The way we use electricity in our homes is changing. New technologies and services are emerging that will allow home consumers to use electricity in ways that better suit their needs and their budgets. Many smart homes will be able to produce electricity to use within the house, or sell back to the grid.
Click through the roadmap to see how smart homes could evolve in Ontario over the next 20 years.
A number of electric vehicle pilots are underway, designed to evaluate the impact that vehicle charges have on local distribution systems.
Energy use information is readily available to consumers online.
Home automation systems allow consumers to preset indoor home temperatures in response to price and other signals such as the availability of green energy – without sacrificing comfort.
With smart meters tracking hourly energy use, most consumers pay time-of-use rates.
Local utilities can more efficiently manage their distribution systems by using new technologies to monitor and control real-time power flows.
Geothermal systems transfer heat to or from the ground and the home for air conditioning and heating, significantly reducing energy costs and the impact on the environment.
More robust consumer offerings are available – such as different time-of-use price plans and demand response programs, many with customized features.
Industry standards are established for most smart home technologies, including electric vehicles.
Growing numbers of Ontarians adopt in-home generation technologies such as solar panels.
Ontario's distribution networks more easily accommodate two-way power flows going into and out of homes as a result of electric cars, storage technologies and in-home generation.
Home automation systems allow consumers to control their smart appliances and change their energy use in response to price and other signals.
Used car batteries are recycled and used to store electricity produced during off-peak hours for use during peak hours.
Smart technologies are embedded in home appliances and interact with home gateway devices. For example, appliances could be programmed by the homeowner to cycle down as part of a demand response program.
Thermal solar panels continue to become more widely available providing heat for water and other uses, offsetting a home’s electricity use.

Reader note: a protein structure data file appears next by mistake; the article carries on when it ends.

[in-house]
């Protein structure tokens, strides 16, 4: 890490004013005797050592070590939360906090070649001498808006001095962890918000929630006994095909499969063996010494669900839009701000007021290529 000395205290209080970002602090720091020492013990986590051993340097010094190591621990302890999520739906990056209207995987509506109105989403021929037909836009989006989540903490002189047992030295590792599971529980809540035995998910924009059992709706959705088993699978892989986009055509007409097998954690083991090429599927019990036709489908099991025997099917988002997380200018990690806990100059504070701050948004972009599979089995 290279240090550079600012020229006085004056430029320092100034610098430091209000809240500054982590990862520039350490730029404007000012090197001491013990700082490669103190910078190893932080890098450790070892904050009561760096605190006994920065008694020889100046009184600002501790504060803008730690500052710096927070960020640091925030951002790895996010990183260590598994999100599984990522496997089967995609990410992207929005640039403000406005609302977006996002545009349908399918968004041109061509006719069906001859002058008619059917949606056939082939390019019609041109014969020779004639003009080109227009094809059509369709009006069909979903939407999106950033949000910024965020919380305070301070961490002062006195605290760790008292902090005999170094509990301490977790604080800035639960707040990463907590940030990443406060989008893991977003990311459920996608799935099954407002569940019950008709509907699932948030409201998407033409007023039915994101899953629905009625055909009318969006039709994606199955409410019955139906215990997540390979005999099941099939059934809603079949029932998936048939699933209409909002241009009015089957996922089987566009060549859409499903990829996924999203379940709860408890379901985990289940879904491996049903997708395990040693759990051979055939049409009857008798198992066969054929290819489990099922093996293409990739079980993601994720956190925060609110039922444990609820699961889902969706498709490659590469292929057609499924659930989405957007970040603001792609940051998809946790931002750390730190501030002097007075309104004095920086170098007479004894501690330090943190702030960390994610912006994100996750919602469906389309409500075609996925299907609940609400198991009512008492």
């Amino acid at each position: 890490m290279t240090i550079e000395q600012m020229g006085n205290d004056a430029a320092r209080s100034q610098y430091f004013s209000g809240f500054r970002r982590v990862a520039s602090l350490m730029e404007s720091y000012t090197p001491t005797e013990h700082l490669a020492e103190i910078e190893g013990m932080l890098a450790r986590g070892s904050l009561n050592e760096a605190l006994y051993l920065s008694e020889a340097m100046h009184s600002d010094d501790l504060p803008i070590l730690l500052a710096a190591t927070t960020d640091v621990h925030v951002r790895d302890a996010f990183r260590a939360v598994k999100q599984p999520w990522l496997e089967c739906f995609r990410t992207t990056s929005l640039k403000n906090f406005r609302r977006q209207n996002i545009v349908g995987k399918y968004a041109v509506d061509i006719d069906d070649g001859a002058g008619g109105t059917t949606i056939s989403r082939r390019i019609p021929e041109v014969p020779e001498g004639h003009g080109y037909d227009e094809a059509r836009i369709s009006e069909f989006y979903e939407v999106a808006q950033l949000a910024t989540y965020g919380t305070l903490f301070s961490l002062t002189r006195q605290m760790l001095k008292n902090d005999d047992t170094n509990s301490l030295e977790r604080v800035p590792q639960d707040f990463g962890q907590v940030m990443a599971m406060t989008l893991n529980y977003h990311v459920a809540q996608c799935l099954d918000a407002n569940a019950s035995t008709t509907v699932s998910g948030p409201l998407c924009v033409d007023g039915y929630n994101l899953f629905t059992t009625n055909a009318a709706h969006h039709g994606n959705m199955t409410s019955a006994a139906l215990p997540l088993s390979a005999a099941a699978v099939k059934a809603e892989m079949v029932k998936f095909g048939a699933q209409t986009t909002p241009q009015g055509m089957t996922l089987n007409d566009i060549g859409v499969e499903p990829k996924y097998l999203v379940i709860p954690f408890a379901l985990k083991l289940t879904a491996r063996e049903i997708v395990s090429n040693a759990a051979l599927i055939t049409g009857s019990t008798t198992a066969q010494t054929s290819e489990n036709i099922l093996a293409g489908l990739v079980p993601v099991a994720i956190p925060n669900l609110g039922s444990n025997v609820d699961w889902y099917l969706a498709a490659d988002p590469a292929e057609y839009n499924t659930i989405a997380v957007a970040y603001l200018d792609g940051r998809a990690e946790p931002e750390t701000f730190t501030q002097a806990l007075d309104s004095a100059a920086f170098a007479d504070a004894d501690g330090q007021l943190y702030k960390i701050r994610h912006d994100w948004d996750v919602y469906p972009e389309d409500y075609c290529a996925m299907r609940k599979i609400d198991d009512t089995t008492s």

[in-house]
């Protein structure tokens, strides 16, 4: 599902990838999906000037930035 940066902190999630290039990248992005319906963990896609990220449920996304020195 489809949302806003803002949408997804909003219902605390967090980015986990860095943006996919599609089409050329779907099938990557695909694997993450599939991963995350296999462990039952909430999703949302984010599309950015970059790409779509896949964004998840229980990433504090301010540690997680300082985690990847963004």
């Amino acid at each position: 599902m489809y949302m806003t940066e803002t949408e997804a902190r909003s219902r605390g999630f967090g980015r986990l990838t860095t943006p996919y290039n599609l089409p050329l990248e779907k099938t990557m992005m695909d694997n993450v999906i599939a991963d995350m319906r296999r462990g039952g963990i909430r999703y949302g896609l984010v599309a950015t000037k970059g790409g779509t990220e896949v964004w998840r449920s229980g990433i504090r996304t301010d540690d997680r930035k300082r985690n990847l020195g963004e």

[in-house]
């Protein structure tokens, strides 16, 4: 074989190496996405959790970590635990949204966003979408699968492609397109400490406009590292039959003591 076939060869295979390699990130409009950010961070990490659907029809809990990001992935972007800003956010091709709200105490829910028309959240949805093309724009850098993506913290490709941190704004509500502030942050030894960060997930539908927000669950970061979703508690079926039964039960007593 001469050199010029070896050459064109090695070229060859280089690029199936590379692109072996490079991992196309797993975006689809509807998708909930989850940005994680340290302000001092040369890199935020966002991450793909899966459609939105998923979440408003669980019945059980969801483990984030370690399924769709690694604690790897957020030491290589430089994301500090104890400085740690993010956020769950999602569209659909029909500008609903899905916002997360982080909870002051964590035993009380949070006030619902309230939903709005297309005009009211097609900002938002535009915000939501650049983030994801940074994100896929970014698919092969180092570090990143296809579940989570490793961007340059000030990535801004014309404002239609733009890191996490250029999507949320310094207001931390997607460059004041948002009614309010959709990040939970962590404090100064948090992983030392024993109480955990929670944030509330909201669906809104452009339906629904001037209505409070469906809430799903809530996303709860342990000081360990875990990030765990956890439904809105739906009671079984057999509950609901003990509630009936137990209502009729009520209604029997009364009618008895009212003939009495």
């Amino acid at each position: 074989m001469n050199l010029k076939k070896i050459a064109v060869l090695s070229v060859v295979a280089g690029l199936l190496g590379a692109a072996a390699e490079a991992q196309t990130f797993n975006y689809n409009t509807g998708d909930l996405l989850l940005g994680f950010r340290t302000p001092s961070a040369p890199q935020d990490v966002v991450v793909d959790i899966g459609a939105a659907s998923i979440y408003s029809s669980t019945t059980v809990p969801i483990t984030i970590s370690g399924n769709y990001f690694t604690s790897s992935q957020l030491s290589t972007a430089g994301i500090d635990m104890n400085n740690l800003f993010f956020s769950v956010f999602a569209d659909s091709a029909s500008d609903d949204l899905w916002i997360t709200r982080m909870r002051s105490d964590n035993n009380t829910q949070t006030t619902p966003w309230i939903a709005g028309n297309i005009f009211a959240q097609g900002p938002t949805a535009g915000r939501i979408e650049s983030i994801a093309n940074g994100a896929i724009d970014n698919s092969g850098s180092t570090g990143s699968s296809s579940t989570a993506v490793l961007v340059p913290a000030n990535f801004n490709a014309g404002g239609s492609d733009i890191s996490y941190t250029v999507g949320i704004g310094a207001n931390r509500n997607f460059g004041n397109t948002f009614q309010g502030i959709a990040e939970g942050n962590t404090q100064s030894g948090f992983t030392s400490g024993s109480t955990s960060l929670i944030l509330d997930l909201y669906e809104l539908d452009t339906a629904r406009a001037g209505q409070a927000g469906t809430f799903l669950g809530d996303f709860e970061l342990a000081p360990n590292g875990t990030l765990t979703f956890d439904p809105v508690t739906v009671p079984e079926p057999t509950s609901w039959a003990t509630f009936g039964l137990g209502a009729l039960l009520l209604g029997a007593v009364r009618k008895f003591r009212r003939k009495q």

Improvements to thermal energy storage beyond heat pumps allow for the long-term storage of heat energy collected from solar thermal panels.
Home area networks allow consumers to fully integrate into the operation of the grid. Consumers will be able to sell power to their local utility as well as monitor and control their energy use through mobile and computing devices.
The Ontario government envisions that one in 20 cars on the road are powered by electricity.
Photovoltaic panels which produce electricity from the sun continue to become more efficient and are complemented by new energy storage technologies.
Homes can switch between multiple sources of energy.
Some homeowners choose to install small-scale hydrogen storage tanks which can be used as a car fuel, for heating or to generate electricity through a fuel cell.
Community-level networks known as "microgrids" allow neighbours to share power, isolate themselves from outages and provide energy to the broader power grid.
Electric vehicles offer services such as energy storage and power quality support to smart homes and the broader power grid.
Compact fuel cell technologies can convert a variety of fuels - including hydrogen - into both electricity and heat, providing a low-carbon option for home energy needs.
A wireless driveway charger consists of a charging plate buried in the ground that charges an electric car through induction, without having to plug it in.